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By Neveen Gohar
“Children learn through play” is a sentence that every parent, psychologist and daycare center owner has said and heard repeatedly for many years. One of the issues that still exist is the baby-like toys that toy companies market for little girls. Those are toys that essentially require the child to feed, dress and often change the diaper of and give medicine to a baby-shaped doll. Some toys go as far as applying teething medications or potty training a doll. Little girls don’t really have maternal instincts, but they do love to care for other people, especially if they grow in a family where they are taught to help with their younger sibling or do things around the house. As a society, this is one of the many things we do to confuse and devastate our girls. We allow them to grow up with the idea that as girls their natural role is to have a family and care for other people and then we scold them in their mid-twenties for not having proper careers or not being feminist enough!
While boys enjoy the sports and other forms of physically active play, girls may not be interested by nature to participate in it. Allowing girls to participate exclusively in doll play, or worse, limiting them to motherly roles creates a gender difference since the earliest days and subliminally implies what the future roles are supposed to be. Some people may see these toys as an advantage because they teach kindness, participation and responsibility or even regard it as a preparation for their future motherhood. I oppose this idea in several ways. First, you can teach your kids, boys and girls, kindness and generosity by other role-playing games, even more effectively if you include siblings of different genders in the same game. This spares your children any gender difference and reinforces the fact that they are equals. Additionally, these toys are marketed to girls who are way younger than the age when they are expected become mothers, so whatever it is they do now will never be a glimpse of what they are supposed to do later. In other words, it underestimates and dramatizes what it is really like to be a mother.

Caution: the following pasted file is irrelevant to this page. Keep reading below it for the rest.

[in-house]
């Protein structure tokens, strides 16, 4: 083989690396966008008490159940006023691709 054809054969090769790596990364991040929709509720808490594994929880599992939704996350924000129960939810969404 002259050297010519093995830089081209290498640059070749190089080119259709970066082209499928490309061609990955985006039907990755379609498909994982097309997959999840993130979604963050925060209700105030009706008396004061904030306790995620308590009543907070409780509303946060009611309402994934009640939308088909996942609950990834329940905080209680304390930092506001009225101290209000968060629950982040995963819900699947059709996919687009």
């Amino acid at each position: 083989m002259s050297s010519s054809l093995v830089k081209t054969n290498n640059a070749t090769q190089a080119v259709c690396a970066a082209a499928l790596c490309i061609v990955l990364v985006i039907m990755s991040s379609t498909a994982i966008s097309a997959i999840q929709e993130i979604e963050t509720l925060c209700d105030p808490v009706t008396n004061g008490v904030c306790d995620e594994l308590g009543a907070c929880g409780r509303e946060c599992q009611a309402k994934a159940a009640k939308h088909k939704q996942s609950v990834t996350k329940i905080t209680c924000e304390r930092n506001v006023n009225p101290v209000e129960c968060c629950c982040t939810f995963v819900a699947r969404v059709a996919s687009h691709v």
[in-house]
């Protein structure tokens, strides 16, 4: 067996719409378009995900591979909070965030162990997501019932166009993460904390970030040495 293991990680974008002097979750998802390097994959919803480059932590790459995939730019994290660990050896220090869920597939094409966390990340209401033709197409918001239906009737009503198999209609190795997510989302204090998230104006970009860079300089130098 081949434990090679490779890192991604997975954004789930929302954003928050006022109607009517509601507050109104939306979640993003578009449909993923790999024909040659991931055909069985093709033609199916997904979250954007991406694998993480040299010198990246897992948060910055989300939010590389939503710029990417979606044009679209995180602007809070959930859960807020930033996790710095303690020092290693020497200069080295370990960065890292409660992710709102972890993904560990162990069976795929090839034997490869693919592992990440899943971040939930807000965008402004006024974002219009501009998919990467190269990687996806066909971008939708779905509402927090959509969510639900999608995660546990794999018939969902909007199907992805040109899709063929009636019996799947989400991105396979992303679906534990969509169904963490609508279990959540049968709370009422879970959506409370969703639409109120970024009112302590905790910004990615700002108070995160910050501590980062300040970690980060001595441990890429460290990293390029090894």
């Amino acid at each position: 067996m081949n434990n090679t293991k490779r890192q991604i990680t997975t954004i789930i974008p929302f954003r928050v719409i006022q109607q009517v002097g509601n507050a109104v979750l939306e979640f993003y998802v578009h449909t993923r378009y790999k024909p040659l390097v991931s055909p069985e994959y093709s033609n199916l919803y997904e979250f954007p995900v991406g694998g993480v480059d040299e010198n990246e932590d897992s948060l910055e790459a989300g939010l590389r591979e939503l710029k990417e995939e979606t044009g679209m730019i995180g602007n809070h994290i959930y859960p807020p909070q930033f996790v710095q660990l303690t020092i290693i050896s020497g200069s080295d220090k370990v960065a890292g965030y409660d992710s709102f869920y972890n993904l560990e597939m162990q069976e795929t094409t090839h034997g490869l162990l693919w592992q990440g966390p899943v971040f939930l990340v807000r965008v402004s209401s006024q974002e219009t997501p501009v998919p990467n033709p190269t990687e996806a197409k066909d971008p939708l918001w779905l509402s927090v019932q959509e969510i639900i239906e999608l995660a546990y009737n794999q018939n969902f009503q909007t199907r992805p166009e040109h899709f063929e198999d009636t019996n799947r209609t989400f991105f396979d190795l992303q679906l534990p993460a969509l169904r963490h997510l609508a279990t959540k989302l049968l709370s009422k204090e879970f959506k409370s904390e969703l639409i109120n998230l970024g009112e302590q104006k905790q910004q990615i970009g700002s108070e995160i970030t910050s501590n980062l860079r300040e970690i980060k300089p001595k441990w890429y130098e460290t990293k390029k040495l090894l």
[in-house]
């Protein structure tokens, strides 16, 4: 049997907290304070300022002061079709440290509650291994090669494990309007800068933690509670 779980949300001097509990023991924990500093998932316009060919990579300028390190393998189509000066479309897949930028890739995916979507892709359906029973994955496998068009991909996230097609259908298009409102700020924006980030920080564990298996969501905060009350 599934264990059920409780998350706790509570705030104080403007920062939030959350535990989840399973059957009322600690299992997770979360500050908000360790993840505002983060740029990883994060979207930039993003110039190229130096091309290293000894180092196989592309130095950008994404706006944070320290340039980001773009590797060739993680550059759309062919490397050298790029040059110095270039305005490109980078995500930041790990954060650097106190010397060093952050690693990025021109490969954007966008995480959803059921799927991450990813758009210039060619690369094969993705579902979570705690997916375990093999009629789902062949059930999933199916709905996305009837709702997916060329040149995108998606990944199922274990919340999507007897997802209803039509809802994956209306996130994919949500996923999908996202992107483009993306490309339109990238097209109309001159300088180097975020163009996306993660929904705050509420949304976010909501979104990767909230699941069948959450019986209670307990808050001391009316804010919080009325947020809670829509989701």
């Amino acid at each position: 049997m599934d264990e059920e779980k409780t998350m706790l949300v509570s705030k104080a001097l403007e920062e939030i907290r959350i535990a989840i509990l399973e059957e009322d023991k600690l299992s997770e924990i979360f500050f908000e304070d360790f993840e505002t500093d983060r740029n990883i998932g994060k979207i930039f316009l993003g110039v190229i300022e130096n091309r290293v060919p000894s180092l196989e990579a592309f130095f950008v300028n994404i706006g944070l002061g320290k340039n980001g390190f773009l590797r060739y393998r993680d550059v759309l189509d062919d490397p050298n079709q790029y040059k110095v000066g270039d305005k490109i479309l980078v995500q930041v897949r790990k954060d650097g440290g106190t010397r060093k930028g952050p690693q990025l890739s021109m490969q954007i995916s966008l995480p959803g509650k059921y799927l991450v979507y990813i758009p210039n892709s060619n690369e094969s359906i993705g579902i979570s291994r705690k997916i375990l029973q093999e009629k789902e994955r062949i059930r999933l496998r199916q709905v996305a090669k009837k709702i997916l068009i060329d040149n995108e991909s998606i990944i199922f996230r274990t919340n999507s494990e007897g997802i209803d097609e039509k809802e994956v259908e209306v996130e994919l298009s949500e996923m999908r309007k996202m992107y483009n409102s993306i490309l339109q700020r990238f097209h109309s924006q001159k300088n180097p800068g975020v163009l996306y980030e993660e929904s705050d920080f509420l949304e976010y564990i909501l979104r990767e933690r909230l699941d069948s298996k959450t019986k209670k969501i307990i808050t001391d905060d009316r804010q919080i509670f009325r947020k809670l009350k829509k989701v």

Additionally, when the baby-like toys are marketed to and advertised in television by little girls, it becomes a “girl” thing and boys get the message that it is not for them. Accordingly, they connect taking care of babies with motherhood and see it as “not our job”, especially when they live in a society that shames them into avoiding anything girlish. We are telling our boys that they will never take care of a baby, now or ever, because it is a “girl” thing.
In my opinion, allowing children to play with baby-like dolls is something we can either do for kids of both genders or never at all. We can either teach children that the concept of taking care of babies of not restricted to a certain gender, or avoid the toy altogether until they are old enough to understand concepts without being subconsciously taught something false.
Feel free to comment on my article, give me your opinions and discuss the mentioned issue as extensively as you wish. For more from my words, visit http://ezinearticles.com/?expert=Neveen_Gohar